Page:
AWS – Management Console – Find IAM

Click on the ‘policies’ menu item and click on the ‘create policy’ button.

AWS – IAM – Policies

This action will open the ‘create policy’ window.

AWS – Create Policy

Choose Services

Select ‘choose a service’ and enter ‘ec2’ in the search menu. The service menu will allow you to select the ‘EC2’ service.

Select Actions

Next, you want to search the available actions for the EC2 instances. Search for ‘instances’ and then select: ‘DescribeInstances’, ‘DescribeInstanceStatus’, ‘RebootInstances’, ‘ReportInstanceStatus’, ‘RunInstances’, ‘StartInstances’ and ‘StopInstances’.

Your ‘actions’ settings should look something like this:

AWS – Policy – Add Actions

Note that you can reduce or increase the possible actions. The default is to allow since we deny everything by default.

Choose Resources

In the next section, we need to specify the policy resources. You have two choices per Resource. You can either define ‘any’ or click on ‘add ARN’.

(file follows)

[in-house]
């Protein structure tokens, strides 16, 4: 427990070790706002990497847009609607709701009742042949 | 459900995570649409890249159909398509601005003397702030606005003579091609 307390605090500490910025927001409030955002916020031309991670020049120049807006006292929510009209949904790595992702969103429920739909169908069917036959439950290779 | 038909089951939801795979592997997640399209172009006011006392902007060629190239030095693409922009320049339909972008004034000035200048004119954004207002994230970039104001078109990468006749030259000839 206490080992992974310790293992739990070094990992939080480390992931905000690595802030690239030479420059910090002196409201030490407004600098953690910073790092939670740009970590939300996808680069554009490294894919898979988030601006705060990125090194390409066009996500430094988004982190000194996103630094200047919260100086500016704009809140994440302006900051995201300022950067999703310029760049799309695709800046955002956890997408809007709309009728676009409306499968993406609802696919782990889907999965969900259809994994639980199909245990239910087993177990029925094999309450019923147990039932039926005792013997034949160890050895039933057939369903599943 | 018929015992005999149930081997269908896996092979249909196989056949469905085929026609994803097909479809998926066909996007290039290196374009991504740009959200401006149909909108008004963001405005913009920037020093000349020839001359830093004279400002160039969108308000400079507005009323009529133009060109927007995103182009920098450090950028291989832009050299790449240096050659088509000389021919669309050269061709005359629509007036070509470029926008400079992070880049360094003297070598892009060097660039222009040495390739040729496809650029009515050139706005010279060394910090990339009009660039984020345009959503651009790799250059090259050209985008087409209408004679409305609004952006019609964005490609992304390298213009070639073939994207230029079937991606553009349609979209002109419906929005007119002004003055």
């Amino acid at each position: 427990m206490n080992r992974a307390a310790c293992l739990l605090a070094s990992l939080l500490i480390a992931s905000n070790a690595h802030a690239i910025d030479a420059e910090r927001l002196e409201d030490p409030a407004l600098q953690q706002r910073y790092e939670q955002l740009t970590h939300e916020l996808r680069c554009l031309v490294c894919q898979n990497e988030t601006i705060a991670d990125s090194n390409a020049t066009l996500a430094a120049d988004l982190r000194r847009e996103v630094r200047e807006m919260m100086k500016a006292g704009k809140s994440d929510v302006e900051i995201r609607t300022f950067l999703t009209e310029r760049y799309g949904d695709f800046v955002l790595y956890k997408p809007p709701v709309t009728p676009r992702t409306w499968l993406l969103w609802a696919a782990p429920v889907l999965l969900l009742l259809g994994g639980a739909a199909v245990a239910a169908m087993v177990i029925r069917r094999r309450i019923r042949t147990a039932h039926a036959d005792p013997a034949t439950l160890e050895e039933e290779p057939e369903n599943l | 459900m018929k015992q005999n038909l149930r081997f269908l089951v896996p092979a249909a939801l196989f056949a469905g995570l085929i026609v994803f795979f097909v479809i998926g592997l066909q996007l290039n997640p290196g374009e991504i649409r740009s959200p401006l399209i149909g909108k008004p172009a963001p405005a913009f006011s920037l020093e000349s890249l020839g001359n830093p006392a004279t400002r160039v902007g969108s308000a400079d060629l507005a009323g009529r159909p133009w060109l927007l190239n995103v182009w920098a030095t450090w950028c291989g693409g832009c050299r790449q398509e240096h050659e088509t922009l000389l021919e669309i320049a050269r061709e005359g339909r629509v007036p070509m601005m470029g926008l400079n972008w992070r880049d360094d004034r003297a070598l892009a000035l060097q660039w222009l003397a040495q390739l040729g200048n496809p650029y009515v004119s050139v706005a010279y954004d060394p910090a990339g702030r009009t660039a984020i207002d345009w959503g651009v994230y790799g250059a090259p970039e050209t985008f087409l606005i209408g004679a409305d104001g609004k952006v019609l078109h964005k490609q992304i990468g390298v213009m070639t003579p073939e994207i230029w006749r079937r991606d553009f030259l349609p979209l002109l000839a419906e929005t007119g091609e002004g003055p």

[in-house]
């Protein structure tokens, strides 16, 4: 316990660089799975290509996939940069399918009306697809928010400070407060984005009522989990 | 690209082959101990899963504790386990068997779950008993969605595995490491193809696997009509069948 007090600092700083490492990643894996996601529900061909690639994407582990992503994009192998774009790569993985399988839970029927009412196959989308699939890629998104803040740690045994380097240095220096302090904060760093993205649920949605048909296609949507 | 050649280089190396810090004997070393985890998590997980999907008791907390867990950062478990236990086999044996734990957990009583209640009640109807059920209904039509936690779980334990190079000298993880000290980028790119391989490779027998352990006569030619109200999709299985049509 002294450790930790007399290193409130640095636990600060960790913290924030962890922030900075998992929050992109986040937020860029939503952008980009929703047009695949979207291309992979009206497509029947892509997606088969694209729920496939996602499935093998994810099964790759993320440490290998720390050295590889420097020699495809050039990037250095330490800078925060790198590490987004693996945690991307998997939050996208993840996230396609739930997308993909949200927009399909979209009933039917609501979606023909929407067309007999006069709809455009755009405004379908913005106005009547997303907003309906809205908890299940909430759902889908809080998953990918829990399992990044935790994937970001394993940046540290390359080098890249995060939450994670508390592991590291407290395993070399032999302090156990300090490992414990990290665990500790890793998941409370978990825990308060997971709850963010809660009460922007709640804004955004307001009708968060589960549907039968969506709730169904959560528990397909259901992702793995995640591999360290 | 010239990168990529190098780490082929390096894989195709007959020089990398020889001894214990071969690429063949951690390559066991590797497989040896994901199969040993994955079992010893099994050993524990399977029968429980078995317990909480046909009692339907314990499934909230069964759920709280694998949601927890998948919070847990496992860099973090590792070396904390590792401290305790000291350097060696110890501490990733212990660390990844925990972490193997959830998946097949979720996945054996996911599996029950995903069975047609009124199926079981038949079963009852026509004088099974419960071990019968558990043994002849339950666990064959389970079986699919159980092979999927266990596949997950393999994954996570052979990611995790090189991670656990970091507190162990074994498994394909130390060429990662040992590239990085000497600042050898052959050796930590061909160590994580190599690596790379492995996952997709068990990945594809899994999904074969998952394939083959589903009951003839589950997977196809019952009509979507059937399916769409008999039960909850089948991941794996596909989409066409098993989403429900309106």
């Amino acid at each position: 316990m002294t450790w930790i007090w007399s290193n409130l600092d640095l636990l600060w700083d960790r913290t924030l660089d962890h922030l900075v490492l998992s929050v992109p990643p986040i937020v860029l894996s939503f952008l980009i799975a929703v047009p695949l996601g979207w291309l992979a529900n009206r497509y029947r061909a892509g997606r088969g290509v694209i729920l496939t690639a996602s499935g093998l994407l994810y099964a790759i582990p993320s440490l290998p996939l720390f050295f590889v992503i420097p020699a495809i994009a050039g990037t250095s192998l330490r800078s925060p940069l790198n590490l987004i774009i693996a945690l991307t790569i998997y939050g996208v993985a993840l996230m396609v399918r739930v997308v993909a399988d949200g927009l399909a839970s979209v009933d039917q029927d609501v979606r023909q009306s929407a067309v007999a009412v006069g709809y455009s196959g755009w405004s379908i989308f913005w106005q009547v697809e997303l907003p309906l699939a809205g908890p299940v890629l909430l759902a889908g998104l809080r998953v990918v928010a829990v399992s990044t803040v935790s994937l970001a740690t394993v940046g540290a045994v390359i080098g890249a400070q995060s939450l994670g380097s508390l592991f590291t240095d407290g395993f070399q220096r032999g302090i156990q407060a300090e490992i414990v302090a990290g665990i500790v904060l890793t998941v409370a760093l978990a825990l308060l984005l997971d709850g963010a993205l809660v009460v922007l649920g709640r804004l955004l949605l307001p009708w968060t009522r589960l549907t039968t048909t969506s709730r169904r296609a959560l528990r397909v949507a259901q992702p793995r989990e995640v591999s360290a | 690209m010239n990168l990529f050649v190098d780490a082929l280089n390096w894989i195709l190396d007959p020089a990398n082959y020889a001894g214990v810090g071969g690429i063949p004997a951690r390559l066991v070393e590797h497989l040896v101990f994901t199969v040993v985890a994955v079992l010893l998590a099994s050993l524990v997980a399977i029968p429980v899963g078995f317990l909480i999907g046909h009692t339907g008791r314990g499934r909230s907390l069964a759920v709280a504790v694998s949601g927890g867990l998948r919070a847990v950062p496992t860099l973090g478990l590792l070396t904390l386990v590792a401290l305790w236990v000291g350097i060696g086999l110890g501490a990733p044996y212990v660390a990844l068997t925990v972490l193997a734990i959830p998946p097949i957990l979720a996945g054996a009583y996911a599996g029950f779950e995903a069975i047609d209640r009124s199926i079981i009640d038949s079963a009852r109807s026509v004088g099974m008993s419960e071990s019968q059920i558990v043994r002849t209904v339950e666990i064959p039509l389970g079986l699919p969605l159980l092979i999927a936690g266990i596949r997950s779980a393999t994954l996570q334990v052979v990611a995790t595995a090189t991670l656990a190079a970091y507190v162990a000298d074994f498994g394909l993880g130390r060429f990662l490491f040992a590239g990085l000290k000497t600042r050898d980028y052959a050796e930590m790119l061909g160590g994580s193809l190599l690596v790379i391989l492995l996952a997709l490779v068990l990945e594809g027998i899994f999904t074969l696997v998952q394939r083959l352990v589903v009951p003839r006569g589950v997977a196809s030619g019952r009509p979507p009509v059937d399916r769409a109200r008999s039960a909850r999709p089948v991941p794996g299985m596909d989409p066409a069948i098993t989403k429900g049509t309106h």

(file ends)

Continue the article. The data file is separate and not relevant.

The ARN (or Amazon Resource Name) is used to identify a specific resource. You can uniquely identify the ARN by specifying the Region that it lives in, the account, and its particular id.  

As an example, the setting below matches any ‘customer-gateway’ in the ‘ap-southeast-2’ region. The more specific you are, the better!

AWS – Policy – Resource – Select ARN

I have configured my resources in the following manner:

AWS – Policy – Add Resources

This policy will limit API access to the required resources. Only instances within this specified region and assigned to one of the two security groups will be available.

Click on the ‘review policy button’ and provide the policy with a name, description, and summary review.

AWS – Review Policy

Click on the ‘create policy’ button, and you’re done!

Step 2 – Create an AWS API User

Using the IAM dashboard, click on the ‘users’ menu item and click on the ‘add user’ button.

Provide a user name for the API user.

Enter one and then select ‘programmatic access’. This option will enable an access key ID and secret key that your PHP dashboard can use for API access.

AWS – Add User – Specify Access Type